Purple is a transformative color.

I have a purple streak in my hair.

The first time I had it done I was inspired by my mother-in-love who had gotten a small bit of color in her hair at the beginning of the new year in 2010. When I saw it in person, fading into a little rainbow streak at the top of head, I knew I had to do this for myself. So I marched over to their local hair salon, with a crocus in my hand matching the exact color that I wanted, and had the stylist put a big, fat purple streak from the top of my head to my shoulder on my right side. I had never done anything so outwardly controversial in my life (seriously). And it was positively freeing. I remember walking back to my in-laws house in Tacoma with tears of joy in my eyes and I am just starting to understand why I was so overcome.

Just the other day I was at an event. The kind of solemn celebratory event where you are surrounded by the hosts’ family and elders and you are the couple of close friends feeling slightly guilty about having a beer or two in the shade (hm, maybe that guilt part is just me). One of these elders approached me toward the end of the day and said “I am sorry for staring, but I have to ask, why the purple?”

I am actually not asked “why?” all that often and so I stumbled for a bit and then said something along the lines of feeling like showing some color and being rebellious and that it was less permanent than a tattoo. The woman’s husband piped up then. He said “I was just on the shore and got a temporary tattoo.” and then he looked me in the eye and said “Ya know, purple is a transformative color.” I mean, this stranger, this gentleman, he just totally got it. I hadn’t even really gotten it myself.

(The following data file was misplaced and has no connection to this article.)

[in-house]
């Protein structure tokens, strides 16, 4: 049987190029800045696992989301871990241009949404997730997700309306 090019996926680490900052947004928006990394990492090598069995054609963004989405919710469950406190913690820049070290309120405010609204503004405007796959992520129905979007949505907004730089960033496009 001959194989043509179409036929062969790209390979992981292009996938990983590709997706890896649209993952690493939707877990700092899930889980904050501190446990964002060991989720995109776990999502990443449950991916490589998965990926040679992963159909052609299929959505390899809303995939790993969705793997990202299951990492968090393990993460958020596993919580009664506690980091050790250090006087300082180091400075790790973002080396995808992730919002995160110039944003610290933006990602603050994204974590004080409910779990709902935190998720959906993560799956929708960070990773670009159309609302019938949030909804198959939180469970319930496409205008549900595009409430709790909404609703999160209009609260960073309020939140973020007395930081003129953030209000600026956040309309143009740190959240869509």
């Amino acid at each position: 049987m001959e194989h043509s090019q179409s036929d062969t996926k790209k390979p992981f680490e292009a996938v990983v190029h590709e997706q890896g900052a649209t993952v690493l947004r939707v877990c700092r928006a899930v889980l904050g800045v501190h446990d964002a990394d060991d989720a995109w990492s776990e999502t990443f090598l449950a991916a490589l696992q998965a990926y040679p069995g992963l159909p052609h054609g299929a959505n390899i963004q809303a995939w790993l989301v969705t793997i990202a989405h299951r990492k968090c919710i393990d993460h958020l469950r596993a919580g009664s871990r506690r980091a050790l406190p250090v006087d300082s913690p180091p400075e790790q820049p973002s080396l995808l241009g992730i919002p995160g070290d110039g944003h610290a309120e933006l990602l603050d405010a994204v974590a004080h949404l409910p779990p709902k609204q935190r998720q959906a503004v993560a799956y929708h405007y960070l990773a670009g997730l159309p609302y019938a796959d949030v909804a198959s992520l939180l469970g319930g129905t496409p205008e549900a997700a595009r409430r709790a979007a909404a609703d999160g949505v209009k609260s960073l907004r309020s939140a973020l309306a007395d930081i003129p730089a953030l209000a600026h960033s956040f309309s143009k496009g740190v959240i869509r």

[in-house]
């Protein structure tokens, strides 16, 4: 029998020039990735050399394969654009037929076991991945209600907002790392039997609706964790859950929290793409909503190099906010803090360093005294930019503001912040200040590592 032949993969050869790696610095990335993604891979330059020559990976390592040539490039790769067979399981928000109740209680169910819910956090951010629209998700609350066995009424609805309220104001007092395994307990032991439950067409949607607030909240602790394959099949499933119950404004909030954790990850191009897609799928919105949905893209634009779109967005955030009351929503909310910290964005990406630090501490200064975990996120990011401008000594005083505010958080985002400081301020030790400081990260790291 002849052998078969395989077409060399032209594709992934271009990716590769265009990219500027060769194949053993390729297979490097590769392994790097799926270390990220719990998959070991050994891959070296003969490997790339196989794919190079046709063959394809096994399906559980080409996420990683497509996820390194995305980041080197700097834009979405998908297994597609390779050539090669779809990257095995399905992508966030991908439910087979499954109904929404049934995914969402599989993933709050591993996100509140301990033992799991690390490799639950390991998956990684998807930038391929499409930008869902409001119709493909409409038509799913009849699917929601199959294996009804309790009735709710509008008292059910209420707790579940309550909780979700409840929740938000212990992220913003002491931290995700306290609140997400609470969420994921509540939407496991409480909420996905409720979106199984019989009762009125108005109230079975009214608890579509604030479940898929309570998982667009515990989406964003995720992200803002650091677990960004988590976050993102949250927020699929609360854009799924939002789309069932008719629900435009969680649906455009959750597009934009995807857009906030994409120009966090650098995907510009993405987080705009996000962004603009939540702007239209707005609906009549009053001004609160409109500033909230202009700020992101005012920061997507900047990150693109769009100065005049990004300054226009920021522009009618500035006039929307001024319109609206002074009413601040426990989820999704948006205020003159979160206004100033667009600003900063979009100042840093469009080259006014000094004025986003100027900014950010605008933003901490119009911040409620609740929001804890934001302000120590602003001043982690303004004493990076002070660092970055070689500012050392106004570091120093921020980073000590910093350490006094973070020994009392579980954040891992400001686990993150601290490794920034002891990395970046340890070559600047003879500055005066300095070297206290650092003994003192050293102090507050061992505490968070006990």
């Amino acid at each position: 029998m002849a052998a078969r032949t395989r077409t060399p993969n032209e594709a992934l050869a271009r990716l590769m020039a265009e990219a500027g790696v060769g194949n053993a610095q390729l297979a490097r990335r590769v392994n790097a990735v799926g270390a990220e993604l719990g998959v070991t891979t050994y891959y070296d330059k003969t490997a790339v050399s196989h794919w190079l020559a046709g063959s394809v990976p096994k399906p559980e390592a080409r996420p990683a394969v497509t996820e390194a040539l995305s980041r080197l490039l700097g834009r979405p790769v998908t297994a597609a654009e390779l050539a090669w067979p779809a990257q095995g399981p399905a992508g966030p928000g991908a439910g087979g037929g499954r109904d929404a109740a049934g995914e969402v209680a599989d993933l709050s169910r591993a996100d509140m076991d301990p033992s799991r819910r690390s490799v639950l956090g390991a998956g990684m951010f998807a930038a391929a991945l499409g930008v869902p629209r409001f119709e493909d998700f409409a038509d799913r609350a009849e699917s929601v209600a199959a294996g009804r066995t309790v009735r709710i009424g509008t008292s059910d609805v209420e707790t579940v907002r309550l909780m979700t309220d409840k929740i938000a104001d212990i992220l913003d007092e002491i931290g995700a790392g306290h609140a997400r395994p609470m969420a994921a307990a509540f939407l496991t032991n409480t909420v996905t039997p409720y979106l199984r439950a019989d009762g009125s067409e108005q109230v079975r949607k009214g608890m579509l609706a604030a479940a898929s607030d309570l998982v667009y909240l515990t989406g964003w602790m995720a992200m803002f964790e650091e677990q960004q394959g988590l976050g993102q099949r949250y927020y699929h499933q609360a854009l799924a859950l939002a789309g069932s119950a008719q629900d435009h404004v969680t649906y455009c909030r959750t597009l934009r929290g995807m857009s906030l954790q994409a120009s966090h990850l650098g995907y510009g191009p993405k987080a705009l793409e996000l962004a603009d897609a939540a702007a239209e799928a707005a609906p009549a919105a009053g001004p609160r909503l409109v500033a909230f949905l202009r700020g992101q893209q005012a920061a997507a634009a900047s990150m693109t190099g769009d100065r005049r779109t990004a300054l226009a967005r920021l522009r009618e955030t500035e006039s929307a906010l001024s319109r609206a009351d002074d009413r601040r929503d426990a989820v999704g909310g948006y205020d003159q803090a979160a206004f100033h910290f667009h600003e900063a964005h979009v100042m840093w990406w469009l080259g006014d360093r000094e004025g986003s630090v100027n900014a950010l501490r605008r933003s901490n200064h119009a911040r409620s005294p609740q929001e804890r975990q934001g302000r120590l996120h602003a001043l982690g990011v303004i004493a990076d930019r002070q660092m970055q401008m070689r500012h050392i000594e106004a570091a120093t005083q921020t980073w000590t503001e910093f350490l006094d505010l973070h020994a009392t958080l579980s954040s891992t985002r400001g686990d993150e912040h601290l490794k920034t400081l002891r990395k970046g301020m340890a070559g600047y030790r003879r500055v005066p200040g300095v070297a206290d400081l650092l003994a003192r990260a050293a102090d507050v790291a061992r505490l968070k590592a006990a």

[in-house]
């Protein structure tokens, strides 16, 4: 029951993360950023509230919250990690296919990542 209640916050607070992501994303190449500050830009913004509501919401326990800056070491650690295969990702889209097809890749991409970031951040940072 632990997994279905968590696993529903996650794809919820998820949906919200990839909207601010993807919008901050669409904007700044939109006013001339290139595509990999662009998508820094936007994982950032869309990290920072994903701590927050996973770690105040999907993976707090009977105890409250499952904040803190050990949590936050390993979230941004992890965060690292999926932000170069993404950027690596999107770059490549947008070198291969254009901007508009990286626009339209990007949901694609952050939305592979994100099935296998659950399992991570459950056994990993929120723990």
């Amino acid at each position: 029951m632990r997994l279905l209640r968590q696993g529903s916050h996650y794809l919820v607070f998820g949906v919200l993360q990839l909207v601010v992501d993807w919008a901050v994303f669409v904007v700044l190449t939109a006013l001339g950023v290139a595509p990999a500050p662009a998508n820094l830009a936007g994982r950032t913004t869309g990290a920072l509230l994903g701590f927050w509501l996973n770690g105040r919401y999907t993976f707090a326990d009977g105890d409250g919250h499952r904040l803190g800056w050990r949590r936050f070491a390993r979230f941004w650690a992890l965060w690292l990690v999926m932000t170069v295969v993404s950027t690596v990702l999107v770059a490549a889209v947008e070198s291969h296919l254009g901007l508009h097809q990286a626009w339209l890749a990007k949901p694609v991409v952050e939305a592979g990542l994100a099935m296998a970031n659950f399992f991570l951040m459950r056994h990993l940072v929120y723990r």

When I got my first purple streak some part of me was aching, screaming, clawing to be seen. Really, actually seen. I had been doing some difficult work behind closed doors. I had been talking to a therapist and working through my anxiety issues, I had been uncovering my inner-artist, I had been picking apart those cracking walls brick by brick. It was time to wear my transformation on my sleeve, out loud.

Whereas I had gotten really good at fading into the background (a known skill of Fox, my animal totem) and camouflaging myself in my surroundings, people were now noticing me. And I was ready for it. Nowadays I very rarely feel like people are making judgements about me because of the color in my hair, and when I do most of the time it is kind of exciting. Am I edgy? Well, yeah I guess I am. I’m a wild, edgy, free, currently transforming mama. And I am cool with everyone knowing it.

Streak

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Spicy Pickled Radishes

radishes
Radishes.

I got one bunch from our CSA and used a few in some salads over the week. Quite yummy for sure, but I still had 4 or so large radishes left a week later when I got another bunch, and they were getting a bit spongy at that. I trusted that The Internets would know what to do, and man did it deliver. Turns out it is not a secret that the best thing on earth to do with a radish is to pickle it (perhaps tied with eating it with butter and fleur de sel somewhere in the south of France, but I am not getting there anytime soon).